Roger Atwood has previously reported for Mother Jones from Iraq and Peru. This guest blog entry is a post-election follow up to his recent dispatch from El Salvador.
El Salvador's long civil war finally ended on Sunday night. As election results trickled in showing victory for Mauricio Funes, presidential candidate of the guerrilla group-turned-political party Farabundo Marti National Liberation Front, the streets around FMLN headquarters in San Salvador filled with people wearing red shirts, waving red flags, and chanting a line popularized by the president of the FMLN’s former archfoe, the United States: "Yes, we could!"
Pickup trucks jammed with flatbed-riders and buses crammed with celebrating passengers crisscrossed the city into the night, red flags flapping behind them. The fact that many, if not most, of these celebrants were too young to remember the actual war did not change the fact that the promise of the 1992 peace agreement that ended the fighting and created a pluralist political system has finally been fulfilled. Through fair elections, Salvadorans chose the first genuinely left-wing government of their history. The ruling Nationalist Republic Alliance, or ARENA, which formed in the early 1980s with the express goal of stopping el comunismo, has collapsed under its own weight after 20 years in power. "This result says to the world that El Salvador is prepared for democratic alternation in power," Funes told cheering supporters. "Tonight, Salvadorans have signed a new peace agreement." The ARENA candidate Rodrigo Avila was sullen but gracious, saying in his concession speech, "When we said we would accept whatever result there was, we meant it."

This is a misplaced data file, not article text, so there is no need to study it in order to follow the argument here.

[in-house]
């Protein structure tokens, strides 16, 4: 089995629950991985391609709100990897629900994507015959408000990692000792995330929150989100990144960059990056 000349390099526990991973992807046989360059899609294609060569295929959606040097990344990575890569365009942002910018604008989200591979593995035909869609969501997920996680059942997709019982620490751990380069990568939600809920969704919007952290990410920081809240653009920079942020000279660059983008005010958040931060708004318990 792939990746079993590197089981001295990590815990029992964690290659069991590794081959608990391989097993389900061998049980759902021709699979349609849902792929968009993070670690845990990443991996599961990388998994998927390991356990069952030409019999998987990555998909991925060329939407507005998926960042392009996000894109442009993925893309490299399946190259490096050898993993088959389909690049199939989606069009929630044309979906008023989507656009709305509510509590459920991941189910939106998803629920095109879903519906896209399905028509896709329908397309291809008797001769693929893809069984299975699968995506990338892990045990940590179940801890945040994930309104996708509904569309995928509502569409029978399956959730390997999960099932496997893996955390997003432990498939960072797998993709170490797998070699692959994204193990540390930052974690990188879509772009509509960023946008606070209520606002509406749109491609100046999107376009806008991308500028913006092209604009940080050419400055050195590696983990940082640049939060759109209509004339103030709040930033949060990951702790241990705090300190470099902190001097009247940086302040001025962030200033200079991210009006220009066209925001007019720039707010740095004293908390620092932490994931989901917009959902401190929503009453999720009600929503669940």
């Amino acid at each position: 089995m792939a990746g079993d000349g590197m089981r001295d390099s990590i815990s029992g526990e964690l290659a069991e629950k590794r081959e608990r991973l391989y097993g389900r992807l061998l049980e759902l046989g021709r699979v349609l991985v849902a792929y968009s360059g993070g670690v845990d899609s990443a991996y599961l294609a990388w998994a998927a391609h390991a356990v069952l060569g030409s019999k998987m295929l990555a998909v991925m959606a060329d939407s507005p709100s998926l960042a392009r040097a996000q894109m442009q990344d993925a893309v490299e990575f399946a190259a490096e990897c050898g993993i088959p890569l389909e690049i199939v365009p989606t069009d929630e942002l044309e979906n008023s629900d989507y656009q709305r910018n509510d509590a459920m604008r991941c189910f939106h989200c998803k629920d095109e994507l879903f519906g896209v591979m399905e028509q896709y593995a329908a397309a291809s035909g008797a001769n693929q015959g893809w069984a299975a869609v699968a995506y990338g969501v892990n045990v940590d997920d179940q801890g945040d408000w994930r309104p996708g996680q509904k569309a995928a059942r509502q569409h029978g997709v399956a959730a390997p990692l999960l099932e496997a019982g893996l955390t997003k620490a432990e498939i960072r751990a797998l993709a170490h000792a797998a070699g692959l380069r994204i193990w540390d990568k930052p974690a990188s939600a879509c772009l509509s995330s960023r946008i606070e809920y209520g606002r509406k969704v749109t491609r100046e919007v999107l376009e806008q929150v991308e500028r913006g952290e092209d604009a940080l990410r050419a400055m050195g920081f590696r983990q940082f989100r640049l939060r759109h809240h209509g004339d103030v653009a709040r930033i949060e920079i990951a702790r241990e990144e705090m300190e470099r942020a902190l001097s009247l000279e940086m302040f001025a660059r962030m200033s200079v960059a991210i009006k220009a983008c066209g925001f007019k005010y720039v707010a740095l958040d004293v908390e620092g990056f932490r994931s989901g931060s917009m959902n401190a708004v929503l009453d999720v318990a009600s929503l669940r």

One learns not to get one's hopes up in a country that has seen as much betrayal and war as El Salvador, but this time it does look like the democratic transition is complete.
Funes takes office on June 1. He is going to face high expectations and tough odds. The economy relies on remittances from Salvadorans living abroad, and remittances are in sharp decline. At 55 homicides per 100,000 people, the crime rate is one of the highest in the world and intimately tied to the family disintegration caused by mass emigration. Even foreign trade has fallen far short of expectations, despite ARENA's ambitions for a globalized role: El Salvador's trade deficit rose to $5.2 billion last year, a sad performance for a small, export-driven economy.